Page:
North Korea, located in the centre of the Korean Peninsula, possesses a remarkable collection of armoured vehicles, including the renowned Soviet-era T-34/85 and the domestically produced Chonma-ho and Pokpung-ho main battle tanks. These powerful machines have played a crucial role in shaping North Korea’s military might and remain the backbone of its armoured divisions. This article takes a look into the world of North Korea’s tank fleet, delving into their history, capabilities, and the pivotal part they play in the country’s defence strategy.
Tanks in North Korea
The T-34/85, a medium tank that originated from the Soviet era of World War II, proved to be a significant addition to North Korea’s military arsenal. This tank, boasting a 76.2 mm tank gun and 60-degree sloped armour, possessed greater firepower and offered improved protection against anti-tank weapons compared to its contemporaries. The T-34/85 played a pivotal role in the Eastern Front conflict and left a lasting impact on tank design. It remained the backbone of the Soviet tank forces until the mid-1950s and continued to be utilized as a training platform for crews until the 1970s. Interestingly, the T-34 entered service in the USSR in 1947 and to this day, it remains in active use as a main battle tank variant in certain countries. Following World War II, the production of tanks continued on a large scale, leading to remarkable technological advancements. Leveraging their surplus of World War II tanks, the Soviets were able to supply North Korea with these armoured vehicles, thereby bolstering their military capabilities.
The T-55, a Soviet main battle tank, was developed after the Second World War as a derivative of the T-54B. Its primary purpose was to counter the American M60 tank. With estimated production numbers ranging from 96,500 to 100,000, the T-55 series holds the record for being the most-produced tank in history. Although it has been replaced by newer models like the T-62, T-64, T-72, T-80, and T-90 in the Soviet and Russian armies, it continues to be utilized by approximately 50 other armies worldwide.
In the case of North Korea, the T-55 is among the tanks acquired from the Soviet Union. The country currently possesses around 3,500 medium and light tanks, including approximately 2,000 T-54/55 main battle tanks³. It is believed that North Korea still employs the T-55 and Type 59 Tanks¹. These tanks can be equipped with spaced armour to counter HEAT warheads¹. Additionally, North Korea has received and manufactured T62M tanks (Ob’yekt 166M), which are extensively modernized versions of the T-62 featuring enhanced protection, mobility improvements, and the “Volna” fire control system¹. These tanks have undergone various upgrades¹. This demonstrates how North Korea has utilized the T-55 and its variants to strengthen its armoured capabilities.
The Type 59 tank is a Chinese rendition of the Soviet T-54A tank. It was first manufactured in 1958 and was officially commissioned in 1959. Serial production began in 1963, and by the time production ceased in 1985, over 10,000 tanks had been produced. The Chinese military had approximately 5,500 of these tanks in service. North Korea has a significant number of tanks, including 2,000 T-54/55 main battle tanks and an estimated 175 Chinese Type 59 tanks. The Type 59 is widely used in North Korea, with numerous variations developed there. This demonstrates how North Korea has utilized the Type 59 and its variations to enhance its armoured capabilities.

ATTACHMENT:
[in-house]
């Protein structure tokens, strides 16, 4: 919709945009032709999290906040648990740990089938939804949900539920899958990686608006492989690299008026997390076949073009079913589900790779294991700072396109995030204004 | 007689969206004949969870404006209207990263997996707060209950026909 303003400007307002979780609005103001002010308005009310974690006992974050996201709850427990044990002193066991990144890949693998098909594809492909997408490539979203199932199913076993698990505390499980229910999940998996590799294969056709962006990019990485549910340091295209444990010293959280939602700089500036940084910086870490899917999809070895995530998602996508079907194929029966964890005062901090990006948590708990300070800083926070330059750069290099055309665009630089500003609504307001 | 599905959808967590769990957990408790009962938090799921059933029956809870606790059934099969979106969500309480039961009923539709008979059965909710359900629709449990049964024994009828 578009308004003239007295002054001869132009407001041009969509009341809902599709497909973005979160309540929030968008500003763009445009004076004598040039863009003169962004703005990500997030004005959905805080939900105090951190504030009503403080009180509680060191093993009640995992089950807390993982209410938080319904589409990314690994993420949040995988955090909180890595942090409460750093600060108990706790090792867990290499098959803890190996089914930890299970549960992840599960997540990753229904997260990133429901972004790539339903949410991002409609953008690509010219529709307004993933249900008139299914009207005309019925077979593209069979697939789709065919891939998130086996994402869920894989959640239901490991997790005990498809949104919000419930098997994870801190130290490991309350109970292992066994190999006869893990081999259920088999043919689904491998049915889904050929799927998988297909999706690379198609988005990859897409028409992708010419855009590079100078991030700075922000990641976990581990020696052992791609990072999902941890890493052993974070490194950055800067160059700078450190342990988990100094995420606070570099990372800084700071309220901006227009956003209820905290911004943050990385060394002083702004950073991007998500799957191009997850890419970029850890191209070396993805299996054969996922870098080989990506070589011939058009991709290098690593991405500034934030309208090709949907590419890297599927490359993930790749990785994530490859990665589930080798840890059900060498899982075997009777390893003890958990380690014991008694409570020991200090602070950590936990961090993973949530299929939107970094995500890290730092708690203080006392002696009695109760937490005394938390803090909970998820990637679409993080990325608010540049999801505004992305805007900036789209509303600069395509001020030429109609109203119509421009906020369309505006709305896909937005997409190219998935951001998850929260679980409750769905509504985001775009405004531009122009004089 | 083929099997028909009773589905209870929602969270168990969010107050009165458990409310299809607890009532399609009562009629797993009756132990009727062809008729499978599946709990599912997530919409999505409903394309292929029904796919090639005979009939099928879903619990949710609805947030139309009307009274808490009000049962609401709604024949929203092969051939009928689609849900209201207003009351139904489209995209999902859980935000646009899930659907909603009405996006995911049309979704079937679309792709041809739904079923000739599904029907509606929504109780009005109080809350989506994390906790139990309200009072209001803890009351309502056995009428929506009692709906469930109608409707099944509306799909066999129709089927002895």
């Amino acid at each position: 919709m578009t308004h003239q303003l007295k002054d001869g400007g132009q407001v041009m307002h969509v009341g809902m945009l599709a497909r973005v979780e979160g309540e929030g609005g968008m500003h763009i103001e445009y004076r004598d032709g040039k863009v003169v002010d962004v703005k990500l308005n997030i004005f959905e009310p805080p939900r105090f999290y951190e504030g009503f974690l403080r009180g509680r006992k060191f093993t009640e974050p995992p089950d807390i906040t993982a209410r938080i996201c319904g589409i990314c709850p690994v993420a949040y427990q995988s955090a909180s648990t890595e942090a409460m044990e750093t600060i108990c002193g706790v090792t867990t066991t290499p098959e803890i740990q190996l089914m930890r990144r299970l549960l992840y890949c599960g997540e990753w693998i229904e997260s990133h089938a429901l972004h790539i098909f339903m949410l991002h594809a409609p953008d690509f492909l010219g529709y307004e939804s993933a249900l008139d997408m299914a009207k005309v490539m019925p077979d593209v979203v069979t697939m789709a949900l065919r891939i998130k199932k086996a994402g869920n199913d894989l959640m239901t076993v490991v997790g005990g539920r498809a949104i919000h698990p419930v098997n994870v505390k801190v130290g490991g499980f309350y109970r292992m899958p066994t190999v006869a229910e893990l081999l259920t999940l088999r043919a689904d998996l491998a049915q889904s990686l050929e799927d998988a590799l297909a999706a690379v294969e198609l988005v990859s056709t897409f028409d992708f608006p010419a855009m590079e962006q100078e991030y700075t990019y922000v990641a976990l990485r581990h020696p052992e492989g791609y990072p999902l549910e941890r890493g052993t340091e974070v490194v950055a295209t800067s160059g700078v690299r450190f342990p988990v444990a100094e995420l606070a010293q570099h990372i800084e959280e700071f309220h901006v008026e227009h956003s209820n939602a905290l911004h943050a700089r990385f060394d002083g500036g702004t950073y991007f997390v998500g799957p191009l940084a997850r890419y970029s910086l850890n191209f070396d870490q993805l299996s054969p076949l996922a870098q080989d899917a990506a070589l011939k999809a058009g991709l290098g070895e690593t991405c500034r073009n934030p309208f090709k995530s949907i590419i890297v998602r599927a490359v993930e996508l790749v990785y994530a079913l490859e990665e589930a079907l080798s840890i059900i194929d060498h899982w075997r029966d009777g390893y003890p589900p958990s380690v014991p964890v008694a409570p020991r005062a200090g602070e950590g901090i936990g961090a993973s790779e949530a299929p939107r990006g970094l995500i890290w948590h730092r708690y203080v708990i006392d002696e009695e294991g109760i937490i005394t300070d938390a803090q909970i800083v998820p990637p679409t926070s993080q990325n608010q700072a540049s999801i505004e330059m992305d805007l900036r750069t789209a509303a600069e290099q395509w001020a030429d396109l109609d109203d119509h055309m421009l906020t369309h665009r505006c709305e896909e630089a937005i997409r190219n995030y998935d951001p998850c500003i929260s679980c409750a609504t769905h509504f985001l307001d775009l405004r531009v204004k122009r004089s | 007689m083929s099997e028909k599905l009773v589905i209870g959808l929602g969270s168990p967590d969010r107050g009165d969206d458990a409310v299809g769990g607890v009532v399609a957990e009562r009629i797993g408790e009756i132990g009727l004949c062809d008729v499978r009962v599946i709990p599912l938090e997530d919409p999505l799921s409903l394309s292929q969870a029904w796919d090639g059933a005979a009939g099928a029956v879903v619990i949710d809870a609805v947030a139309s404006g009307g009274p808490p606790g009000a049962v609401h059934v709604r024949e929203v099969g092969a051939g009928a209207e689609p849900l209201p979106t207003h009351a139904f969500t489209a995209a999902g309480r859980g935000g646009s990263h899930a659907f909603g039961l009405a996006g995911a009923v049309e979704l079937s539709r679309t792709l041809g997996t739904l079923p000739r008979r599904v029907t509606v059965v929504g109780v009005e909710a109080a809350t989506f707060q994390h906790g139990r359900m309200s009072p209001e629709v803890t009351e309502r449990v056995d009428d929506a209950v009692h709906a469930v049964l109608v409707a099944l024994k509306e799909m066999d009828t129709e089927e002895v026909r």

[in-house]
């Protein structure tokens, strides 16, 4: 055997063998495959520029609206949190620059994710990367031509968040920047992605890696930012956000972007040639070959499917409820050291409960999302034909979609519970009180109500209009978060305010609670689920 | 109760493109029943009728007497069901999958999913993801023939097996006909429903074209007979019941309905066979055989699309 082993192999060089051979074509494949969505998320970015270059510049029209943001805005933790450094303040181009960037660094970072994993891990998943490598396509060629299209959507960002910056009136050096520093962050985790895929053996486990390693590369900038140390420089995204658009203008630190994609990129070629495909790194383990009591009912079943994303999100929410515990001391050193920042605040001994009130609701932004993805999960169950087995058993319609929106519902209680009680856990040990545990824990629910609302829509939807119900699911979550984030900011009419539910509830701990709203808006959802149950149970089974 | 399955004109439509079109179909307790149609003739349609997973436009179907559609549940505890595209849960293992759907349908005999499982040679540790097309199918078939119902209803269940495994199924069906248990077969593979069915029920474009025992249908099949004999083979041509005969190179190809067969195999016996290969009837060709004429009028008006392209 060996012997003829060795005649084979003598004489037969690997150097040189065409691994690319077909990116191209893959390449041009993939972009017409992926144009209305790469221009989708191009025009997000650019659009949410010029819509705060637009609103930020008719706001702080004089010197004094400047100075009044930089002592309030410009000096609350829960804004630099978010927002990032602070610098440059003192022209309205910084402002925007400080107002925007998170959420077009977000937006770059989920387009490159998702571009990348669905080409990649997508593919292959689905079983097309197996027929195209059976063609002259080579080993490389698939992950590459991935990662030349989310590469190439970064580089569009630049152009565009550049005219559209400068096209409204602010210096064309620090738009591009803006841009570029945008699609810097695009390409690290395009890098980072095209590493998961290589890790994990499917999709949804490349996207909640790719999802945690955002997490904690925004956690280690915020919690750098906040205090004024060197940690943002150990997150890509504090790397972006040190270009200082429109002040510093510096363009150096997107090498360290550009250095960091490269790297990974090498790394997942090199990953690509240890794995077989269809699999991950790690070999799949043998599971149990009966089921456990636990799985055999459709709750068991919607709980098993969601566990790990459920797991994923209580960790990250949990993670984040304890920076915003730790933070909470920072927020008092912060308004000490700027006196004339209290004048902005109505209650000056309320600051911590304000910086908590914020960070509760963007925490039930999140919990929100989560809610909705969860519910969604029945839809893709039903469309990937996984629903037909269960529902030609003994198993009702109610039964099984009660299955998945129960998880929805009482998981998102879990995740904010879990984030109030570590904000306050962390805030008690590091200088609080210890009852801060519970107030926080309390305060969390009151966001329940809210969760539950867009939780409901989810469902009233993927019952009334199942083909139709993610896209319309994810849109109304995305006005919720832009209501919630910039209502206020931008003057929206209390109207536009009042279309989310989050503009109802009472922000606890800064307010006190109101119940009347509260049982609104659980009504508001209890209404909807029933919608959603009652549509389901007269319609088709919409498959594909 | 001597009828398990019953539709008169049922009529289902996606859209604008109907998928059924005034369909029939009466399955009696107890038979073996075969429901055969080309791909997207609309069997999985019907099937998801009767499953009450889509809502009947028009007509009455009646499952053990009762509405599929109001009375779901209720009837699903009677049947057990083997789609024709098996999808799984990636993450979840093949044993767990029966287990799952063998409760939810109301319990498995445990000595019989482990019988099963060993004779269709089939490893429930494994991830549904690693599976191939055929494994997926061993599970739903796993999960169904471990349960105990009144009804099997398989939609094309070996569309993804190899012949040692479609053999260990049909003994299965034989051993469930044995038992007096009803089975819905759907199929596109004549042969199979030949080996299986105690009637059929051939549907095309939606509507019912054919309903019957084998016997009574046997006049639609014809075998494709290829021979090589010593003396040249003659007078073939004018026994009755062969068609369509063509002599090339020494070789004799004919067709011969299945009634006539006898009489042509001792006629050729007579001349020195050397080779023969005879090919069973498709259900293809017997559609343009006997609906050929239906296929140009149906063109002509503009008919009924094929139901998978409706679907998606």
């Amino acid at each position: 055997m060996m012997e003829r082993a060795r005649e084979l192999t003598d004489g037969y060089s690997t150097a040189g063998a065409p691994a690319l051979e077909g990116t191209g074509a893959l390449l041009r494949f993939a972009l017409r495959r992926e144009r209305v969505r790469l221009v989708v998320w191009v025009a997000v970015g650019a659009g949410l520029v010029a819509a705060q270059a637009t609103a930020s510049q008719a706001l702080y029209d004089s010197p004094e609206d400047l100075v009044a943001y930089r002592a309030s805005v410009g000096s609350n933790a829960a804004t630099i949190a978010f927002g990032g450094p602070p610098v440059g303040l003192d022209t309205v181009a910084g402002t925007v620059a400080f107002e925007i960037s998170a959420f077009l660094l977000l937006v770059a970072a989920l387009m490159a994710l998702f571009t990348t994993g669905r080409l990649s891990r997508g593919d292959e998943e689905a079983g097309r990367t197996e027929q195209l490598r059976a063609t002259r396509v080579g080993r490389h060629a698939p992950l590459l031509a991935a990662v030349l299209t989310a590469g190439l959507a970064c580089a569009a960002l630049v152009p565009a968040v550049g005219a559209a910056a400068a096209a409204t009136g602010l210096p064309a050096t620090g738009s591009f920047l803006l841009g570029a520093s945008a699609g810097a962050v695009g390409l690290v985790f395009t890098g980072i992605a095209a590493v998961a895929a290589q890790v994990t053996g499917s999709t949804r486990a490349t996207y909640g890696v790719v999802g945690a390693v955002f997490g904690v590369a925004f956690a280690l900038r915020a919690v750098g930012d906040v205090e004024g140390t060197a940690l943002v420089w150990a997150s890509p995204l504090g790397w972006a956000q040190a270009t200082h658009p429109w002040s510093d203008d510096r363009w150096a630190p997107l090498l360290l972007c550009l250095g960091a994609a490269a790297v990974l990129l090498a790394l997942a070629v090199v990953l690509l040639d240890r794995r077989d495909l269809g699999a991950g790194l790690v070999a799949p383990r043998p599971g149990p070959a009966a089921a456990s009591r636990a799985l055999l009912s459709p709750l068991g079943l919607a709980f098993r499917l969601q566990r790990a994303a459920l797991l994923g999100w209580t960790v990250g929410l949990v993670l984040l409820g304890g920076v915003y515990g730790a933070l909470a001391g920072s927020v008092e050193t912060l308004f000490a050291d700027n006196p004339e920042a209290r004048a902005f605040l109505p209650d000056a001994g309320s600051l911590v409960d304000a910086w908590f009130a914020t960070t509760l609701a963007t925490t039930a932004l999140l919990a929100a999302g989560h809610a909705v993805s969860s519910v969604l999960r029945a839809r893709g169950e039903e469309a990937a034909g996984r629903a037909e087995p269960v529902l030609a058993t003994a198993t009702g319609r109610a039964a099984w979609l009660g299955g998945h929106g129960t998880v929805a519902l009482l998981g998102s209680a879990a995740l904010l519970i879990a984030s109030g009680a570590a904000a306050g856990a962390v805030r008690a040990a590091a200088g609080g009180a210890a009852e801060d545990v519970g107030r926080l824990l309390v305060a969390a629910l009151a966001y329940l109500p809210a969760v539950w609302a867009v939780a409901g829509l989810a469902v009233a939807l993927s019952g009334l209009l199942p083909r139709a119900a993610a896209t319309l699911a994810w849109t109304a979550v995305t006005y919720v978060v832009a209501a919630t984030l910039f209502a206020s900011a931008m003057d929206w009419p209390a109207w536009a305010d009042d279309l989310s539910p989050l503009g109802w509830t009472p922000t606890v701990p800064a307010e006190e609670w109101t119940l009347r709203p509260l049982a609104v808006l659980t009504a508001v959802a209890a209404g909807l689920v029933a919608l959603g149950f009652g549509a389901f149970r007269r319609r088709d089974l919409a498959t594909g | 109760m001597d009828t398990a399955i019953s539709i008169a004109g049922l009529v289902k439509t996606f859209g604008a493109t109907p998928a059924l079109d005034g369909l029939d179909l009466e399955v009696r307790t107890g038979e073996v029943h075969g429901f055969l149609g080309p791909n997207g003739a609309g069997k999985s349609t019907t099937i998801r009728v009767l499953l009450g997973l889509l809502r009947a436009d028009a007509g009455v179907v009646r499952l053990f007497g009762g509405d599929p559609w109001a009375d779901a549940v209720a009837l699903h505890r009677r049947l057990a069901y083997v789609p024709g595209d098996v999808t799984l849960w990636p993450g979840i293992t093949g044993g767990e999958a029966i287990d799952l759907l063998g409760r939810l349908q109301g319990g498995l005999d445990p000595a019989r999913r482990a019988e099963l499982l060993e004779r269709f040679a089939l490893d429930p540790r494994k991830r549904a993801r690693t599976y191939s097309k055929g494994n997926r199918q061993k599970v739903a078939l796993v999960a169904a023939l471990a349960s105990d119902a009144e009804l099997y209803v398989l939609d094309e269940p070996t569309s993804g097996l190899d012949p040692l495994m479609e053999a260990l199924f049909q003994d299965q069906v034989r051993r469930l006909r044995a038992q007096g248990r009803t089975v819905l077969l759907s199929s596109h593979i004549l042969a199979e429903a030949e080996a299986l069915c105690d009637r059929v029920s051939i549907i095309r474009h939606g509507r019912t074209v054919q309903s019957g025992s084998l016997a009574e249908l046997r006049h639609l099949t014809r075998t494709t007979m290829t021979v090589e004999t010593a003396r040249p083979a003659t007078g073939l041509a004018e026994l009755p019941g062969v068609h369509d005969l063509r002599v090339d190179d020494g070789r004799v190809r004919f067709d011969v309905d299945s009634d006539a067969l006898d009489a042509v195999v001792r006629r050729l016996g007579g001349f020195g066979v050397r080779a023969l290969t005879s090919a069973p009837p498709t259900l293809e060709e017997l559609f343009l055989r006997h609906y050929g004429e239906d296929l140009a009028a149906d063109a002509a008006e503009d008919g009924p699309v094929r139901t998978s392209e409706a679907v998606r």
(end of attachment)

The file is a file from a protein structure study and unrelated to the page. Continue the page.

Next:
The Chonma-ho, also known as Ch’ŏnma-ho, is a main battle tank design that is indigenous to North Korea and shrouded in secrecy. The original Ch’ŏnma-ho was based on the Soviet T-62, and there are at least five different operational versions of the tank. Over the years, the Ch’ŏnma-ho has undergone several extensive upgrades, making it one of the more numerous and modern tank offerings in the North Korean Army. The Second Machine Industry Bureau began designing the Chonma-ho as early as the 1970s, with an initial order placed in 1976. Production, which was also handled by SMIB, officially began in 1980, and by 1989, around 470 units had been delivered to the North Korean Army. Despite the high production costs of the upgraded Ch’ŏnmas, the Korean People’s Army (KPA) still maintains early production Ch’ŏnmas with small upgrades in service to this day. This is to bolster the ranks of the KPA in case of a massive attack through the DMZ, highlighting the importance of the Ch’ŏnma-ho and its variants in North Korea’s armoured capabilities.
The Pokpung-ho, also referred to as the Chonma-215 and Chonma-21 were North Korean main battle tanks that were developed during the 1990s. It is believed that this tank incorporates technology from the T-62, T-72, and Ch’onma-ho MBTs. The first Pokpung-ho tank is thought to have been manufactured in 1992 at the Ryu Kyong-su Tank Factory in Sinhung, South Hamgyong province. The name “Pokpung-ho” translates to “Storm Tiger” in Korean, and on February 16, 2002, it underwent performance trials. Following the dissolution of the Soviet Union, North Korea is believed to have obtained decommissioned T-72s and acquired core technology for the Pokpung-ho through reverse engineering. Additionally, it is speculated that North Korea obtained three T-80 samples from Afghanistan in the early 1990s. The Pokpung-ho has demonstrated significant improvements compared to the Ch’onma-ho. Its hull shape, silhouette, and characteristics resemble a modified T-62 chassis, with a lightweight, low profile, well-sloped frontal armour, and classic compartmentation. The turret, in particular, features distinctive wedge-shaped armour modules that can be upgraded, including Composite Armour, modelled after the early T-72M.